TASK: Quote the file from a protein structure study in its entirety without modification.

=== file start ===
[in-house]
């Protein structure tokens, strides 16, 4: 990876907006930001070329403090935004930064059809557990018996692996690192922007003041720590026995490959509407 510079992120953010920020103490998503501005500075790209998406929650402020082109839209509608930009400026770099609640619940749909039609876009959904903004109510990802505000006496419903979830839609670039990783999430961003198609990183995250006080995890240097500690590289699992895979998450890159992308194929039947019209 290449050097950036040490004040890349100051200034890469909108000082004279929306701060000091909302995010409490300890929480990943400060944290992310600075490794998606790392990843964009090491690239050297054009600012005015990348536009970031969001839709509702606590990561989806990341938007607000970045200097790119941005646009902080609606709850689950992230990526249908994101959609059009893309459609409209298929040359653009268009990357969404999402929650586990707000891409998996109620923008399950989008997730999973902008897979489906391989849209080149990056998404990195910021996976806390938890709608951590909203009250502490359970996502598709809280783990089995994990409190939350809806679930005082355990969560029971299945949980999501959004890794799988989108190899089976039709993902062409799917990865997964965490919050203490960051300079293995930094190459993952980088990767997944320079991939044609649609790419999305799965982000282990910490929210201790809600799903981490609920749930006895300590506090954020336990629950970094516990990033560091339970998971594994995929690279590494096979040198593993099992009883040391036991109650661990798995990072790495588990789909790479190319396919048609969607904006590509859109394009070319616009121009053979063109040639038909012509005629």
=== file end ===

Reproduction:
[in-house]
């Protein structure tokens, strides 16, 4: 990876907006930001070329403090935004930064059809557990018996692996690192922007003041720590026995490959509407 510079992120953010920020103490998503501005500075790209998406929650402020082109839209509608930009400026770099609640619940749909039609876009959904903004109510990802505000006496419903979830839609670039990783999430961003198609990183995250006080995890240097500690590289699992895979998450890159992308194929039947019209 290449050097950036040490004040890349100051200034890469909108000082004279929306701060000091909302995010409490300890929480990943400060944290992310600075490794998606790392990843964009090491690239050297054009600012005015990348536009970031969001839709509702606590990561989806990341938007607000970045200097790119941005646009902080609606709850689950992230990526249908994101959609059009893309459609409209298929040359653009268009990357969404999402929650586990707000891409998996109620923008399950989008997730999973902008897979489906391989849209080149990056998404990195910021996976806390938890709608951590909203009250502490359970996502598709809280783990089995994990409190939350809806679930005082355990969560029971299945949980999501959004890794799988989108190899089976039709993902062409799917990865997964965490919050203490960051300079293995930094190459993952980088990767997944320079991939044609649609790419999305799965982000282990910490929210201790809600799903981490609920749930006895300590506090954020336990629950970094516990990033560091339970998971594994995929690279590494096979040198593993099992009883040391036991109650661990798995990072790495588990789909790479190319396919048609969607904006590509859109394009070319616009121009053979063109040639038909012509005629």